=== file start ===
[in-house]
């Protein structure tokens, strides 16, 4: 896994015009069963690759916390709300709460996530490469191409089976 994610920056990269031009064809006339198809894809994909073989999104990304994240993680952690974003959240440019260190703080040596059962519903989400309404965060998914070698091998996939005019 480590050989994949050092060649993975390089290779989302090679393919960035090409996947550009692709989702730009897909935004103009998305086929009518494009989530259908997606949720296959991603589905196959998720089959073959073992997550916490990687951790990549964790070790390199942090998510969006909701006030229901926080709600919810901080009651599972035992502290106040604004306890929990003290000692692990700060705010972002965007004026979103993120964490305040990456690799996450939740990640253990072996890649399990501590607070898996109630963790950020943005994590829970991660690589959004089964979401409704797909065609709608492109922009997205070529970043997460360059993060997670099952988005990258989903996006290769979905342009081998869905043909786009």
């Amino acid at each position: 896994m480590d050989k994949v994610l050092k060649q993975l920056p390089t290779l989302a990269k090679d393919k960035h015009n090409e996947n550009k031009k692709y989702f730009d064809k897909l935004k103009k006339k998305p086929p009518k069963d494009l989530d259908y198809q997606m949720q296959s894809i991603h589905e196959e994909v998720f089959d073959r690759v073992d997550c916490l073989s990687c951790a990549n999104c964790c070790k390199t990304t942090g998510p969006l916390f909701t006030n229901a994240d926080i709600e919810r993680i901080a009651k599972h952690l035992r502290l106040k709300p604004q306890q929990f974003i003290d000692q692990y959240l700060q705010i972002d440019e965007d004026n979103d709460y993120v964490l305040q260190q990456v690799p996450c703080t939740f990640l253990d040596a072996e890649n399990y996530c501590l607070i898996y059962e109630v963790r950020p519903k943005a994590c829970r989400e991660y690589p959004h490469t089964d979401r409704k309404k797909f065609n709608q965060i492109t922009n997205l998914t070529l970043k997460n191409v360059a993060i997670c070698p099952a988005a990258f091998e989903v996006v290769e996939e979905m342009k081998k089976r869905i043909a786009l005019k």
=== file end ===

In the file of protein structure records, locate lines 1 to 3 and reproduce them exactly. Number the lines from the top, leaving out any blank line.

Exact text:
[in-house]
């Protein structure tokens, strides 16, 4: 896994015009069963690759916390709300709460996530490469191409089976 994610920056990269031009064809006339198809894809994909073989999104990304994240993680952690974003959240440019260190703080040596059962519903989400309404965060998914070698091998996939005019 480590050989994949050092060649993975390089290779989302090679393919960035090409996947550009692709989702730009897909935004103009998305086929009518494009989530259908997606949720296959991603589905196959998720089959073959073992997550916490990687951790990549964790070790390199942090998510969006909701006030229901926080709600919810901080009651599972035992502290106040604004306890929990003290000692692990700060705010972002965007004026979103993120964490305040990456690799996450939740990640253990072996890649399990501590607070898996109630963790950020943005994590829970991660690589959004089964979401409704797909065609709608492109922009997205070529970043997460360059993060997670099952988005990258989903996006290769979905342009081998869905043909786009």
């Amino acid at each position: 896994m480590d050989k994949v994610l050092k060649q993975l920056p390089t290779l989302a990269k090679d393919k960035h015009n090409e996947n550009k031009k692709y989702f730009d064809k897909l935004k103009k006339k998305p086929p009518k069963d494009l989530d259908y198809q997606m949720q296959s894809i991603h589905e196959e994909v998720f089959d073959r690759v073992d997550c916490l073989s990687c951790a990549n999104c964790c070790k390199t990304t942090g998510p969006l916390f909701t006030n229901a994240d926080i709600e919810r993680i901080a009651k599972h952690l035992r502290l106040k709300p604004q306890q929990f974003i003290d000692q692990y959240l700060q705010i972002d440019e965007d004026n979103d709460y993120v964490l305040q260190q990456v690799p996450c703080t939740f990640l253990d040596a072996e890649n399990y996530c501590l607070i898996y059962e109630v963790r950020p519903k943005a994590c829970r989400e991660y690589p959004h490469t089964d979401r409704k309404k797909f065609n709608q965060i492109t922009n997205l998914t070529l970043k997460n191409v360059a993060i997670c070698p099952a988005a990258f091998e989903v996006v290769e996939e979905m342009k081998k089976r869905i043909a786009l005019k």